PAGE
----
28 June 2004
Allawi’s Dilemma (Version 2.0)
By Gwynne Dyer
The last thing Iyad Allawi needed right now was a photo-op of President George W. Bush congratulating him on becoming prime minister of the ‘sovereign’ (but US-appointed) government of Iraq. What he must do in order to survive, not only politically but personally, is to put as much space as possible between the himself and the United States. So it’s just as well that security concerns — in particular last week’s killing by small-arms fire of a passenger aboard a C-130 aircraft just after take-off from Baghdad — forced Mr Bush’s handlers to cancel his secretly planned trip to Baghdad to do the ‘hand-over of power’ in person. Allawi doesn’t mind at all.
Every Iraqi knows what happened to Nuri Said, fourteen times prime minister and London’s main instrument for controlling the British-appointed kings who ruled Iraq until 1958. When Iraqi nationalists rebelled and overthrew the puppet monarchy, they machine-gunned the young king, who was just playing the role he had been born into. But when a mob caught Nuri Said two days later, trying to escape Baghdad dressed as a woman, they tore him apart with their bare hands and left his remains in the road to be flattened by the traffic like road-kill. Iraqis do not like collaborators.
The risk of ending up the same way must haunt Iyad Allawi, for his position is quite similar. According to the latest opinion poll conducted by the Coalition Provisional Authority itself, 92 percent of Arab Iraqis now see Americans as occupiers, and only 2 percent as liberators. Allawi owes his position entirely to the United States, depends on US-controlled money for the day-to-day operations of his government, and must rely on American troops to protect him and fight the resistance. He is actually more compromised than Nuri Said was, and he knows it.
It was the dire security situation in Iraq that prompted the CPA to stage the ‘hand-over’ two days early, to forestall the avalanche of attacks that were probably scheduled for the announced date of 30 June. Security is even worse than it was during the uprisings in April, because the rebels in Falluja and the rebel Shia cleric Moqtada al-Sadr both effectively won their confrontations with American forces. Falluja is now a no-go area for US forces, and it serves as interim capital for the Sunni insurgents who have done most of the fighting against the occupation so far.
The young extremist Moqtada al-Sadr was neither killed nor arrested by US forces, as the CPA spokesman kept promising. Instead, his influence among the majority Shias has grown at the expense of his more moderate elders, and Najaf and Kerbala have also effectively become no-go areas for US forces. Half of the newly recruited Iraqi police and army troops refused to fight fellow Iraqis on behalf of foreigners during the April revolts, and 10 percent actually switched sides and fought for the rebels.
The spectacular coordinated attacks of 25 June, when insurgents stormed police stations and government buildings in five cities, killing 85 and injuring 320, show how powerful the Iraqi resistance has now become. To talk of these insurgents as “terrorists” is just name-calling; terrorists do not stand and fight. Nor are they necessarily “anti-Iraqi forces,” as US propaganda always insists; they include many Iraqis who believe, rightly or wrongly, that the Bush administration’s plans for Iraq do not include either real democracy or genuine independence.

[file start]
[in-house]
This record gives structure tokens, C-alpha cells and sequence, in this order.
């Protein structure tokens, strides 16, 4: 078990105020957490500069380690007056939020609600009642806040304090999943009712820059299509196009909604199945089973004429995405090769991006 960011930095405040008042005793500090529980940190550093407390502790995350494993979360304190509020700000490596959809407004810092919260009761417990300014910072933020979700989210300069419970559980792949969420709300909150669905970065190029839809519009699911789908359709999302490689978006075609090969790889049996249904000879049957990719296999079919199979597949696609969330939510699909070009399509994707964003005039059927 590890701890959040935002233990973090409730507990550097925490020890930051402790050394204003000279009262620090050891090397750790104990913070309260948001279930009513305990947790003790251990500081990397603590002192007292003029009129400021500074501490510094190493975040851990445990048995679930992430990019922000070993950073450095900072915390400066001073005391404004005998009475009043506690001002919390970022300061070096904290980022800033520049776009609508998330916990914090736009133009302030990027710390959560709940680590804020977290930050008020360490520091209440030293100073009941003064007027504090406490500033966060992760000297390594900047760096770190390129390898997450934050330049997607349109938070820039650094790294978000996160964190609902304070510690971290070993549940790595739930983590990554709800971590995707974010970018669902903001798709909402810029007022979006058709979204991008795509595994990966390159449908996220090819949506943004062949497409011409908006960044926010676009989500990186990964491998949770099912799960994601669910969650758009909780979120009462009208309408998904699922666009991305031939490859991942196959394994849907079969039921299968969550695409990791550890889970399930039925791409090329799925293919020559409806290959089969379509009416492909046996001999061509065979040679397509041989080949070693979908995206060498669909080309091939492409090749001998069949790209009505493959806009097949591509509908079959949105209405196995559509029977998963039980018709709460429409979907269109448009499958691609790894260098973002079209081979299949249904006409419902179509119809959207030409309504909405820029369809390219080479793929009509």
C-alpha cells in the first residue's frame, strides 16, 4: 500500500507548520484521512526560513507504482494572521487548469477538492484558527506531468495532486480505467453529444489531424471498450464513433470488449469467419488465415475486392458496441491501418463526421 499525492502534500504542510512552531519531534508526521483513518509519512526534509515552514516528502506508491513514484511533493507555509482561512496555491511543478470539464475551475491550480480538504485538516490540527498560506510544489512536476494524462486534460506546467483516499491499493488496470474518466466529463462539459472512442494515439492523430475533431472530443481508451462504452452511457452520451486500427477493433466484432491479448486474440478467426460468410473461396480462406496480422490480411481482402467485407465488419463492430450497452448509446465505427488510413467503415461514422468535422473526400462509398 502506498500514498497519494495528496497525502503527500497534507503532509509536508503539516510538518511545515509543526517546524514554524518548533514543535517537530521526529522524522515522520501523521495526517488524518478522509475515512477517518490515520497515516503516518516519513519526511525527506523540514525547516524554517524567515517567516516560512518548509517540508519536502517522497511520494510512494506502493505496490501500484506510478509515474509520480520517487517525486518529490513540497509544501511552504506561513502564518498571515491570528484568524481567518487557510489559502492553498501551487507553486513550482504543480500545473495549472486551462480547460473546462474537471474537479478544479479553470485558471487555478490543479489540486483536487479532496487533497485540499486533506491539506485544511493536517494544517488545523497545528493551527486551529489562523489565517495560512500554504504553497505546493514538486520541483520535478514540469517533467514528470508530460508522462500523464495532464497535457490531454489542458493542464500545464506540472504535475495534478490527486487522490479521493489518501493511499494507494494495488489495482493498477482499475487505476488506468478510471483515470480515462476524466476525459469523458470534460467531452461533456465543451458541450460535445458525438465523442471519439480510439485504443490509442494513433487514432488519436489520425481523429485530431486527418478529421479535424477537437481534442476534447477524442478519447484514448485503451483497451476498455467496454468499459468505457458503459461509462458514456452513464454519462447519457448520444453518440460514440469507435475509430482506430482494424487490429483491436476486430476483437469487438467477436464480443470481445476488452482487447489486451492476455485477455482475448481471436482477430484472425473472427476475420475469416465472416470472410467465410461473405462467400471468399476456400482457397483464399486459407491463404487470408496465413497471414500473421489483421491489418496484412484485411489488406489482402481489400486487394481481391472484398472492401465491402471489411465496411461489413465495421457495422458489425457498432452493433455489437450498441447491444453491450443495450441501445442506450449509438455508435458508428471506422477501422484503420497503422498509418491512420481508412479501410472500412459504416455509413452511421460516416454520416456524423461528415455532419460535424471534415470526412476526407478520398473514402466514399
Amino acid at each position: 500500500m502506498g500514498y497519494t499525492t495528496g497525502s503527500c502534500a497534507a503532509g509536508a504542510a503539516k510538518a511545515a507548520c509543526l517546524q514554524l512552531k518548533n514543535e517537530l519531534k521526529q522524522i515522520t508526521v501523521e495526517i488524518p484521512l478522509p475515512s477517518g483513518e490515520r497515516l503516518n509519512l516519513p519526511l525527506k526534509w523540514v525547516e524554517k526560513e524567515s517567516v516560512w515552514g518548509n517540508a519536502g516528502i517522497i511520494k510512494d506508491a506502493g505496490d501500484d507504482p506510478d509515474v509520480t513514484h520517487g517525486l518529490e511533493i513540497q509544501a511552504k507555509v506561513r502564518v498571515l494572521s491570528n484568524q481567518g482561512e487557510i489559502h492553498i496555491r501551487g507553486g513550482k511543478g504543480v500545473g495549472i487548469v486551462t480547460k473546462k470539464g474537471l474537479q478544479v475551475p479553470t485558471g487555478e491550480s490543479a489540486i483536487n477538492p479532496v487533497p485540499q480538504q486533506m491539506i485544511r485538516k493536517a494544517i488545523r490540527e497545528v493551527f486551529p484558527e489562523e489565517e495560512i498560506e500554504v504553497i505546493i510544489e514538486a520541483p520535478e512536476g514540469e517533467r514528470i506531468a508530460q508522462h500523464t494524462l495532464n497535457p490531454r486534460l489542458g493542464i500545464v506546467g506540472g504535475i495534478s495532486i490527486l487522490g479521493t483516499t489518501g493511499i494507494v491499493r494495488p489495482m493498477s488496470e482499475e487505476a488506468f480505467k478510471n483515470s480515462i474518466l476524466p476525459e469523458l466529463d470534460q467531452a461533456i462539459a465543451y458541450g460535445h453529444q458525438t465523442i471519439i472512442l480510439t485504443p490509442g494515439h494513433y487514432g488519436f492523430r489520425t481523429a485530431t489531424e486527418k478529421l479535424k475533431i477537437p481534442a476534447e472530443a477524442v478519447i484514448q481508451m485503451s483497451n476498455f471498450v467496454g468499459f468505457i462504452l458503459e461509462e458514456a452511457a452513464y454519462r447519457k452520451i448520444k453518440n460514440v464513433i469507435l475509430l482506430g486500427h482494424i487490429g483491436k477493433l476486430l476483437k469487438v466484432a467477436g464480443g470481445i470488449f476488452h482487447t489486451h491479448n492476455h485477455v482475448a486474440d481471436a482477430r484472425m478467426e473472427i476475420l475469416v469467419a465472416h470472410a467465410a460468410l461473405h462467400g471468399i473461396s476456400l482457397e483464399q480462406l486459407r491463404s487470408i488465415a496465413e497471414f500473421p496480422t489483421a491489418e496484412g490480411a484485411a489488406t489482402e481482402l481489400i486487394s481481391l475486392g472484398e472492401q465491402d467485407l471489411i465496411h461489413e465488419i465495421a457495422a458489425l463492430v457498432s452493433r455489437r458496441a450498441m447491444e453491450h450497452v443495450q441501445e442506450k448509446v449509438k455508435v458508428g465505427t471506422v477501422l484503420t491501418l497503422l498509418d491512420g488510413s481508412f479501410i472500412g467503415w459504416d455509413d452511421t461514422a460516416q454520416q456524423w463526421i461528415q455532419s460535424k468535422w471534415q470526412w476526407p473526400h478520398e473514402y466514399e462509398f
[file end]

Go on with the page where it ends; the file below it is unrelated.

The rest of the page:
These are the people that Allawi must convince or marginalise if he is to survive. That is why, last weekend, he emphasised the difference between “foreign terrorist fundamentalists and criminals whose sole objective is to kill and maim innocent people” — the Islamist holy warriors who are responsible for most of the indiscriminate suicide bombings — and honest Iraqi patriots who are simply fighting to drive the Americans out. He didn’t put it exactly that way, of course, since the United States pays his bills, but that was the logic behind his offer of amnesty to “those Iraqis who have acted against the occupation out of a sense of desperation.”
An amnesty is obviously the right strategy, but that doesn’t mean it will work. Many, probably most Iraqis do not see the ‘hand-over’ to Allawi’s government as a new beginning. For the multitude of cynics, it’s just the exiles who came back to Iraq on the coat-tails of the US army re-arranging their deck-chairs once again. Moreover, the insurgents have the bit between their teeth, and people are less inclined to compromise when they think they’re going to win.
Allawi himself is a particular problem: he has been a prime CIA ‘asset’ for many years, and admits to having taken money from a total of 15 foreign intelligence agencies. All in the cause of overthrowing Saddam Hussein, he insists, and it’s probably true — but it’s not the CV you would choose if your task was to persuade sceptical Iraqi nationalists that your real master is the Iraqi people, not the United States.
Allawi is trying to show that he’s not a puppet of the American occupation forces, but it’s hard to do when the truth is that he’d be dead in a day without American protection. His press conferences are held in the heart of the Green Zone, the headquarters of the US civil administration in Iraq, and you have to pass through four checkpoints manned by American soldiers to get to them. There is not a single Iraqi soldier in sight.
To shorten to 725 words, omit paragraphs 8 and 9. (“An amnesty…States”)